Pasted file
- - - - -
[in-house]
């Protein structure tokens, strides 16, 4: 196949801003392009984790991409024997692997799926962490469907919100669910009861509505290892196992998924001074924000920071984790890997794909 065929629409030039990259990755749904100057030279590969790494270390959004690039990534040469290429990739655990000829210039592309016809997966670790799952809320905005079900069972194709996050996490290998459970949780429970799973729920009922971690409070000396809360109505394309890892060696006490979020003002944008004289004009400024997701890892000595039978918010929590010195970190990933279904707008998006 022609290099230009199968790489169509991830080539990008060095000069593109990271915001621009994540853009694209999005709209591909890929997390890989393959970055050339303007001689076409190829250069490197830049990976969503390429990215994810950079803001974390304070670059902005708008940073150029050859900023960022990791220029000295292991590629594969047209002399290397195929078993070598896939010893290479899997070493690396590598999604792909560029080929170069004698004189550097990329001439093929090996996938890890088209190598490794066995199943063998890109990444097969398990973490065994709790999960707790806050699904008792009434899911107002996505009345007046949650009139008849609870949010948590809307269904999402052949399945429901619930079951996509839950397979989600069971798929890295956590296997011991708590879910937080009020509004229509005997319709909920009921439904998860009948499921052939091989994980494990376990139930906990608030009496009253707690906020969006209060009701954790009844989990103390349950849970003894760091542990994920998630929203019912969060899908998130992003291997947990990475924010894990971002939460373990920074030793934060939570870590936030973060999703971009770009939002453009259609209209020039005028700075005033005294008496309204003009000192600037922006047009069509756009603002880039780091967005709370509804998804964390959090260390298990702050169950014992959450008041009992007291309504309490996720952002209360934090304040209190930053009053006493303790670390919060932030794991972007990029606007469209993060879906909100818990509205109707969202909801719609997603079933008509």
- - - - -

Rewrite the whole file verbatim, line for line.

[in-house]
């Protein structure tokens, strides 16, 4: 196949801003392009984790991409024997692997799926962490469907919100669910009861509505290892196992998924001074924000920071984790890997794909 065929629409030039990259990755749904100057030279590969790494270390959004690039990534040469290429990739655990000829210039592309016809997966670790799952809320905005079900069972194709996050996490290998459970949780429970799973729920009922971690409070000396809360109505394309890892060696006490979020003002944008004289004009400024997701890892000595039978918010929590010195970190990933279904707008998006 022609290099230009199968790489169509991830080539990008060095000069593109990271915001621009994540853009694209999005709209591909890929997390890989393959970055050339303007001689076409190829250069490197830049990976969503390429990215994810950079803001974390304070670059902005708008940073150029050859900023960022990791220029000295292991590629594969047209002399290397195929078993070598896939010893290479899997070493690396590598999604792909560029080929170069004698004189550097990329001439093929090996996938890890088209190598490794066995199943063998890109990444097969398990973490065994709790999960707790806050699904008792009434899911107002996505009345007046949650009139008849609870949010948590809307269904999402052949399945429901619930079951996509839950397979989600069971798929890295956590296997011991708590879910937080009020509004229509005997319709909920009921439904998860009948499921052939091989994980494990376990139930906990608030009496009253707690906020969006209060009701954790009844989990103390349950849970003894760091542990994920998630929203019912969060899908998130992003291997947990990475924010894990971002939460373990920074030793934060939570870590936030973060999703971009770009939002453009259609209209020039005028700075005033005294008496309204003009000192600037922006047009069509756009603002880039780091967005709370509804998804964390959090260390298990702050169950014992959450008041009992007291309504309490996720952002209360934090304040209190930053009053006493303790670390919060932030794991972007990029606007469209993060879906909100818990509205109707969202909801719609997603079933008509």